Indiana Daily Student

Indiana lowers COVID-19 vaccine eligibility age to 50

<p>Nurse Cathy Green gives Raymond Lamar his second dose of the Moderna COVID-19 vaccine Feb. 24 at the Monroe Convention Center.<strong> </strong>Indiana has lowered the eligibility age for vaccinations to 50, marking the second time this week the eligibility age was lowered, Gov. Eric Holcomb said.</p>

Nurse Cathy Green gives Raymond Lamar his second dose of the Moderna COVID-19 vaccine Feb. 24 at the Monroe Convention Center. Indiana has lowered the eligibility age for vaccinations to 50, marking the second time this week the eligibility age was lowered, Gov. Eric Holcomb said.

Indiana has lowered the eligibility age for vaccinations to 50, marking the second time this week the eligibility age was lowered, Gov. Eric Holcomb said at a press conference Wednesday. Vaccination eligibility age was previously lowered to 55 on Tuesday.

Lowering the vaccination age to 50 opens the doors for 412,000 additional Indiana residents to become vaccinated, according to a report by WLFI.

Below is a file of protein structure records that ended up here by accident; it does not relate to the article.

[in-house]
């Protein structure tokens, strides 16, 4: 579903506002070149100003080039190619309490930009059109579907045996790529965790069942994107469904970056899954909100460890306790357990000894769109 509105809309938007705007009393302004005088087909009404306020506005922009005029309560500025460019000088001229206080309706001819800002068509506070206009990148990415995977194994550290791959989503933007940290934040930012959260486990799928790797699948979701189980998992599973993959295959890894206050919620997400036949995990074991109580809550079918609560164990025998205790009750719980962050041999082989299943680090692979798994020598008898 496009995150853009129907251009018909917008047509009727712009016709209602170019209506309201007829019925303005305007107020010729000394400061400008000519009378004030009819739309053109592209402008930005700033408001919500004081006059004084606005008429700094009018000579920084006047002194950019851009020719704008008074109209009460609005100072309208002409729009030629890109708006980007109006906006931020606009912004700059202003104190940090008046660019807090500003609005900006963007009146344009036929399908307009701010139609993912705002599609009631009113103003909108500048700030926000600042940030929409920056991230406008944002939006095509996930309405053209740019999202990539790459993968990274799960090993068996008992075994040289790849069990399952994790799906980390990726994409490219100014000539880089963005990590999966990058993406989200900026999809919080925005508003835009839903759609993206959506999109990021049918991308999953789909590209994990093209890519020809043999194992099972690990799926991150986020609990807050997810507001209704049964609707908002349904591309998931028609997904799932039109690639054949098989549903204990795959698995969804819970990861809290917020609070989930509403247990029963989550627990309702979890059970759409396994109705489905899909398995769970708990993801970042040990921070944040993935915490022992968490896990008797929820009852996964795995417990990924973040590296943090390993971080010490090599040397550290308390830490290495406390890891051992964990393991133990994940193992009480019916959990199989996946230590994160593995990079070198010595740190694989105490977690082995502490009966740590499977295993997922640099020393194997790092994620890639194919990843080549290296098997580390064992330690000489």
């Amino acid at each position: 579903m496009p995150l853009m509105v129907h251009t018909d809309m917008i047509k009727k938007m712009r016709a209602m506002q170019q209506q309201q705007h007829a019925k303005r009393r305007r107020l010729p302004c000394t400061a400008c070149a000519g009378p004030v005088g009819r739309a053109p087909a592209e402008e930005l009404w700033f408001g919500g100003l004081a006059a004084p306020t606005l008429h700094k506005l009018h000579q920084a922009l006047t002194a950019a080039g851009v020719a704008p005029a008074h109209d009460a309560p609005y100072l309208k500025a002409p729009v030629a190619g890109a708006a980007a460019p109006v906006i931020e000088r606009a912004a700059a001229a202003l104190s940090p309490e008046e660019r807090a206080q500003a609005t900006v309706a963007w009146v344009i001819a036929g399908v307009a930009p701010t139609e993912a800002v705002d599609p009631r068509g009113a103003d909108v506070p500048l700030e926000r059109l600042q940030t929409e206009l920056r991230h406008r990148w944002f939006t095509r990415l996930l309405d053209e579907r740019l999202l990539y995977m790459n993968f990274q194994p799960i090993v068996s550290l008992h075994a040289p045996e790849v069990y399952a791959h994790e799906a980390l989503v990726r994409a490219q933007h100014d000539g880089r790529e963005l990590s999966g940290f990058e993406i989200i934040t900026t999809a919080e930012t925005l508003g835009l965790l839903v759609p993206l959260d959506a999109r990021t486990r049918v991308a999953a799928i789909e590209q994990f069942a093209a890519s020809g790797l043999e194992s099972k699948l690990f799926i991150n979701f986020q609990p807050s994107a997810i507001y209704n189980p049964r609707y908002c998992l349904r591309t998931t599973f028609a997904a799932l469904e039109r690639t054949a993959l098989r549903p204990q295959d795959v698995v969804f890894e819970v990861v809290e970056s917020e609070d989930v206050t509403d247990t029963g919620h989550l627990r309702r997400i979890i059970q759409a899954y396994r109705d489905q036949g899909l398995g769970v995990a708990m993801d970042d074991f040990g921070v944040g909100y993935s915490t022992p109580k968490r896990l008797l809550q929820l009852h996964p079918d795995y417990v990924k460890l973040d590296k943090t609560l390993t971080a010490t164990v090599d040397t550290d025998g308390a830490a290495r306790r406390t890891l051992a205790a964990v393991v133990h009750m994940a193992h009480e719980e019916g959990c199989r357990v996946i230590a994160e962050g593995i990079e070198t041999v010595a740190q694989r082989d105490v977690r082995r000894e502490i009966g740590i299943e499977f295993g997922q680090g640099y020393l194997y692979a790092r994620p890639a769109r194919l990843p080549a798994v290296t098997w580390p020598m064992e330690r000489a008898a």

Holcomb said Indiana had surpassed one million vaccinations, nearly a year after the first case of COVID-19 was detected in Indiana on March 6, 2020.

Holcomb also said there is a proposal from the federal government which would prioritize vaccinating teachers. The proposal, which Holcomb said had not been finalized, would prioritize the vaccination of teachers using vaccines provided directly by the federal government and administered in pharmacies at Meijer, Kroger and Walmart.

Indiana State Health Commissioner Dr. Kristina Box said the number of daily hospitalizations  in Indiana from COVID-19 had fallen below 100.

Box said the state of Indiana would be receiving 145,000 new doses of the Pfizer vaccine, 128,000 doses of the Moderna vaccine and 54,000 doses of the new Johnson & Johnson vaccine this week. She also said that Indiana would not be receiving any more Johnson & Johnson vaccines for a few weeks.

Box said the state intends to continue lowering the age of eligibility for vaccinations as weeks progress. There are also preliminary plans to expand vaccinations to individuals undergoing dialysis, cancer treatment or have  Down syndrome, she said.

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